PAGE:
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Cambridgeshire Insight OpenData

Welcome to Cambridgeshire Insight Open Data
Funded by the LGA Open data Breakthrough Fund

Other stories

07/20/2017 - 11:32

Not all housing is the traditional "bricks and mortar" we tend to think of. There are lots of less permanent housing types, including houseboats, park homes and caravans.

Across our local area, a number of individuals and families live in "non traditional" accommodation.

This story brings together some brief data and identifies links to find out more about the types, scale and occupation of "non-traditional" housing in our area.

01/18/2017 - 15:08

“Data is the new oil…” is a phrase often used by those in the industry to describe the vast, valuable and extremely powerful resource available to us. We generate an astronomical amount of data, in fact 90% of the data in the world today has been created in the last two years alone according to IBM.

12/08/2016 - 15:11

Forecasting pupil rolls can be tricky business but getting it right can be sweet.

10/14/2016 - 17:50

It has been estimated that there were 257 deaths attributable to particulate air pollution in Cambridgeshire in 2010 and that over 5% of Cambridgeshire’s population mortality is attributed to air pollution (based on ambient levels of PM2.5). The percentage in Cambridge is 5.8% which equates to 47 deaths attributable to air pollution (http://cambridgeshireinsight.org.uk/JSNA/Transport-and-Health-2014/15)

10/06/2016 - 15:00

What is Hate Crime? A hate crime is one which is “committed against someone because of their disability, gender-identity, race, religion or belief, or sexual orientation” (1). It covers a wide range of crime types including assault, harassment, and inciting others to commit hate crimes. Following the EU referendum on 23rd June, the Police experienced a 57% increase in national reporting of hate crime to their online reporting site between 23rd and 26th June compared to the same time 4 weeks before (2).

08/16/2016 - 11:09

Why is understanding fuel poverty important?

Every year, fuel poverty in the UK makes headlines, for example:

Cold homes caused 9,000 deaths last winter, study suggests http://www.bbc.co.uk/news/uk-35862763

Number of households in fuel poverty rises to 2.38m http://home.bt.com/news/uk-news/number-of-households-in-fuel-poverty-rises-to-238m-11364070914599

Fuel poverty is caused by a combination of fuel costs, poverty and inefficient housing stock, and can have a range of effects including:

Forecasting Cambridgeshire’s future: Using school census data to help predict future demand on education provision in Cambridgeshire

‘effective pupil place planning is a fundamental element of the local authority’s role as strategic commissioner of good school places.’1

Calculating the number of bums on seats or the number of classrooms needed now and in the future! These issues can only be addressed if you know how many pupils there are going to be.

This data story is the first in a series of posts that we will be publishing which look to breakdown the process of pupil forecasting in Cambridgeshire and highlighting the key datasets used throughout.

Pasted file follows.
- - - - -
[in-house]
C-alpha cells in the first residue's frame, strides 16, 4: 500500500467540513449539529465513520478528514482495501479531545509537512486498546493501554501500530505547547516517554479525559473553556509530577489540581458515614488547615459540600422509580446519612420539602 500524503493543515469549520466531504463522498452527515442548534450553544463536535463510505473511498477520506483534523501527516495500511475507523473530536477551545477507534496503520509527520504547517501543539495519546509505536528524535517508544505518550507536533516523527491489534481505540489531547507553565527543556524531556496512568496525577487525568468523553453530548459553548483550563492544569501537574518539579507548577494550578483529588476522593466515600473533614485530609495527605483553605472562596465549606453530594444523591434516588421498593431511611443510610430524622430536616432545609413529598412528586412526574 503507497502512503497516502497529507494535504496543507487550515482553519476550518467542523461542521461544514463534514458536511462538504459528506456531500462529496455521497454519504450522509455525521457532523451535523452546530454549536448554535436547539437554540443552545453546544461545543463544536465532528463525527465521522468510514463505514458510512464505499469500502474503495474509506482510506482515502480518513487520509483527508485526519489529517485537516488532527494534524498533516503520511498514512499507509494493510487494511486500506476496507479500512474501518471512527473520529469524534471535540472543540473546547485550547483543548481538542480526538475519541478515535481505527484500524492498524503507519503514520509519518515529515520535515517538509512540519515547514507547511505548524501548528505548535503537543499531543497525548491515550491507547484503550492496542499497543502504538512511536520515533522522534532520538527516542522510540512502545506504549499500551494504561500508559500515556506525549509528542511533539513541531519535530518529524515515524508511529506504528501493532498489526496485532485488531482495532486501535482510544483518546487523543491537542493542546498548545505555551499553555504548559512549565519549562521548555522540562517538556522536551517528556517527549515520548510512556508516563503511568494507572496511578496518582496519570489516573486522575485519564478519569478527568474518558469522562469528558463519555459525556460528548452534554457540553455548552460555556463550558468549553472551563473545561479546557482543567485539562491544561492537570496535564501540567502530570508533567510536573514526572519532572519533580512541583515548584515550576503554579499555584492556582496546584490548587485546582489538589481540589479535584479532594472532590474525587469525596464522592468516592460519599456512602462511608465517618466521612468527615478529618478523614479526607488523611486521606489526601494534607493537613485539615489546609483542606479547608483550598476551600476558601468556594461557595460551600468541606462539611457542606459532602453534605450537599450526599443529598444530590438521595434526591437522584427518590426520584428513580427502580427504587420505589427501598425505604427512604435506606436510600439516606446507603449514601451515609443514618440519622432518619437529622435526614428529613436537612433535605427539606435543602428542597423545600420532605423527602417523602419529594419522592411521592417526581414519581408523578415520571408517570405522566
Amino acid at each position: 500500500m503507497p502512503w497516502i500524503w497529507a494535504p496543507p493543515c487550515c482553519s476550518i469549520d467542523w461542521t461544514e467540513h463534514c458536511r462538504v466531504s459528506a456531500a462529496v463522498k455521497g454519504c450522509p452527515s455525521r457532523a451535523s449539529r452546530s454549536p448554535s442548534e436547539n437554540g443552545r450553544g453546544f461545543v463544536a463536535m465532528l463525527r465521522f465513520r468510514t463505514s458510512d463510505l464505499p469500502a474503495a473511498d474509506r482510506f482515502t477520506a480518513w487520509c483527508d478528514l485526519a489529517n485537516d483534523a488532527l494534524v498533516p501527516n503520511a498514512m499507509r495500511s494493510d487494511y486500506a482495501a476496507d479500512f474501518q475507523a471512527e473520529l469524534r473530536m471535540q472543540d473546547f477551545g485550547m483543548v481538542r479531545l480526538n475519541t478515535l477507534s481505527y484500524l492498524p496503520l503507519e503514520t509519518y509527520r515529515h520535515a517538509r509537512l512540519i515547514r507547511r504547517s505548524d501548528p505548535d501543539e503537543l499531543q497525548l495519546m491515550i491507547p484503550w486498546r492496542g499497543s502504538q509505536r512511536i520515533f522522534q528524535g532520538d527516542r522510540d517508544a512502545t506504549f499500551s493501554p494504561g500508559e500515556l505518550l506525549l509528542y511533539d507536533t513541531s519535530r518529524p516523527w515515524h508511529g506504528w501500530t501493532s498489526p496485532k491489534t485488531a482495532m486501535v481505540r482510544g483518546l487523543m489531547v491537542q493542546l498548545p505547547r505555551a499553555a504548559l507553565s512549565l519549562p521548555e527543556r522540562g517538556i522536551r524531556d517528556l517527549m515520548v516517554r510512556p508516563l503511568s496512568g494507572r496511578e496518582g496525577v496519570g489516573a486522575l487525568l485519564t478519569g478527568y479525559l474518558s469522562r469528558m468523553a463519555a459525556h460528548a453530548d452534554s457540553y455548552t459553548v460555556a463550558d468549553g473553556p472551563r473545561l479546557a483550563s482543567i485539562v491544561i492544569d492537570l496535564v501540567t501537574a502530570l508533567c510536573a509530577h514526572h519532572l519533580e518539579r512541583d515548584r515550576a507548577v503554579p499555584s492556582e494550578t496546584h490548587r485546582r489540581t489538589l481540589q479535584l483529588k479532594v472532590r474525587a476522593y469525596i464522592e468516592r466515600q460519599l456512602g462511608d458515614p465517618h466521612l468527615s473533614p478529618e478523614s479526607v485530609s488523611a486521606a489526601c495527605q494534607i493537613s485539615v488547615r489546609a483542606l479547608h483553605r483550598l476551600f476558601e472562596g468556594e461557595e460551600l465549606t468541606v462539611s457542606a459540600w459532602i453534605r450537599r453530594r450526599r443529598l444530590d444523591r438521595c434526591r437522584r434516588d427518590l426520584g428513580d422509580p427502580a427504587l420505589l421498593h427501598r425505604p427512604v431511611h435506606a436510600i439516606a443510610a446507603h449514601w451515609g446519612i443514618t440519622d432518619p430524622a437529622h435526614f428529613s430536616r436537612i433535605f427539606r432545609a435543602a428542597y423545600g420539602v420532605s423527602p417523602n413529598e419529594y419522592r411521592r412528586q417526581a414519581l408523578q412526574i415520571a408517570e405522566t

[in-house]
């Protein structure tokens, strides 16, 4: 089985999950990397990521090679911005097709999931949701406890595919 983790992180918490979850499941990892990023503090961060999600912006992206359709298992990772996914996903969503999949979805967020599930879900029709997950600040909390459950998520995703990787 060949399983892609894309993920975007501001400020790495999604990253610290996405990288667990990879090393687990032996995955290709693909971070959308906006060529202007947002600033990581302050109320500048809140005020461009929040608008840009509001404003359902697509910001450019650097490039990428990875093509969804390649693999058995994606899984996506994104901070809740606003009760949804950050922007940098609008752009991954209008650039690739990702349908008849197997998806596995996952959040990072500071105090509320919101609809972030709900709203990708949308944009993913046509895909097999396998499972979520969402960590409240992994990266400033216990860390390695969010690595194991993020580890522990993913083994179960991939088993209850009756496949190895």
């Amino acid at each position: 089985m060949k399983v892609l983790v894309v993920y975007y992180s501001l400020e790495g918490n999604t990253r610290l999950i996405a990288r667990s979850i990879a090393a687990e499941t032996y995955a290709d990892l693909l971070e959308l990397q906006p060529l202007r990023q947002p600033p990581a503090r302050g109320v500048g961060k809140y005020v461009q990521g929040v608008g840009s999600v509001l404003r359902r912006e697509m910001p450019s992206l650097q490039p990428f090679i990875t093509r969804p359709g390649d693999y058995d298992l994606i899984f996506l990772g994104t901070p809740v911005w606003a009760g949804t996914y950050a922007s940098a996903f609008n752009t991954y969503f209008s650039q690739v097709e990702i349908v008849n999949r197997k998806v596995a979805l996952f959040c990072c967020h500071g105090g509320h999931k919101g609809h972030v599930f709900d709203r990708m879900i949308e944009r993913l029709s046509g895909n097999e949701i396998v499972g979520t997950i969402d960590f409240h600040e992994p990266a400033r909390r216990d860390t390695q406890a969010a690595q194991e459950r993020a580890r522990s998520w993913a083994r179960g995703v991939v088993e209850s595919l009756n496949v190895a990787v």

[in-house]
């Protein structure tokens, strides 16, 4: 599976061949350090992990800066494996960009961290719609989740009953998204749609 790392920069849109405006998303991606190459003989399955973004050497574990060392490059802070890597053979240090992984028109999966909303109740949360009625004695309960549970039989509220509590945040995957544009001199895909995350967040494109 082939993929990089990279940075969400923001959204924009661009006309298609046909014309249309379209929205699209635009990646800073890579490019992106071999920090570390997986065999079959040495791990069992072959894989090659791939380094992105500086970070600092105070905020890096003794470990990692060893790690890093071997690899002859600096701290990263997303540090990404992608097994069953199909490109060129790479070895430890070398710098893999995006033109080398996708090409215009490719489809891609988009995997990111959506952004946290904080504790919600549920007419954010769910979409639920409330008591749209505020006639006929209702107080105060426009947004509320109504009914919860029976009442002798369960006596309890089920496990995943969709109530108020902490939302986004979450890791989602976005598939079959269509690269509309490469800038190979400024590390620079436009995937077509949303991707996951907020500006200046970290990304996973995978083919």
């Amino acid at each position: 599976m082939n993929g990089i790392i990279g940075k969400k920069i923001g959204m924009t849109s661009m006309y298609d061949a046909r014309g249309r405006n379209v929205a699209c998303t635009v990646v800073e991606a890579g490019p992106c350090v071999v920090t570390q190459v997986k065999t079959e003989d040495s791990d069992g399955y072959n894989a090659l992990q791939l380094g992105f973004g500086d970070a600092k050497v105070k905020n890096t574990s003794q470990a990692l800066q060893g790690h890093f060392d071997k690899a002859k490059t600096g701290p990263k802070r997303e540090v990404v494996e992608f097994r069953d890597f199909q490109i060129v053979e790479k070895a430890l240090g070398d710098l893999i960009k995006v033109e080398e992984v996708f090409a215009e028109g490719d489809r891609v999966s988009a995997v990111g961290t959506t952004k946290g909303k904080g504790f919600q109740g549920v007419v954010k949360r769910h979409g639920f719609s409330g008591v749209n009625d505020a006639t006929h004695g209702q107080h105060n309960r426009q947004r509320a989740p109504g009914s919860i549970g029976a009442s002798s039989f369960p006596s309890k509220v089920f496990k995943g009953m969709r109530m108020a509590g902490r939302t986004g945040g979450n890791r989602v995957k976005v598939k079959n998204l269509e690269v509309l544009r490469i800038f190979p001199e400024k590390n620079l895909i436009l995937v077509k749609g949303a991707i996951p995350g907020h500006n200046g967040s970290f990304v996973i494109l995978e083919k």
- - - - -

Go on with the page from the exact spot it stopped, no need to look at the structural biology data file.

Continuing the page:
Why produce schools forecasts?

Local authorities are required to plan for school places. According to the government guidelines, ‘effective pupil place planning is a fundamental element of the local authority’s role as strategic commissioner of good school places.’1 It is under-pinned by strong use of relevant data drawn from a wide variety of sources that provide local pictures of increases in population due to births, expansions due to housing development, as well as changes resulting from people moving into and out of areas. Without the insight delivered by these forecasts into future demand on education within the county and where pinch-points on capacity may lie, Cambridgeshire County Council would be unable to effectively deliver their statutory duty to assess the local need for school places to ensure that every child can be provided with a place within a state-funded school.

What types of forecasts?

However, whilst there is general agreement that there is a requirement to forecast the need, there are a variety of methods available for doing this. The Cambridgeshire Research Group is commissioned to produce two types of forecasts:

Pupil forecasts (school-based) are produced to show the numbers of pupils expected to enrol for individual schools and are based on historic enrolments and administrative data that helps predict the numbers of births and moves into school catchment areas. These forecasts provide insight into demands on schools and therefore are invaluable for future planning.

Catchment area forecasts are produced to show the numbers of pupils expected to be living within each school catchment area irrespective of school attended. These forecasts are therefore not limited by school capacity and reflect how the pupil population is growing across the county, from a geographical perspective.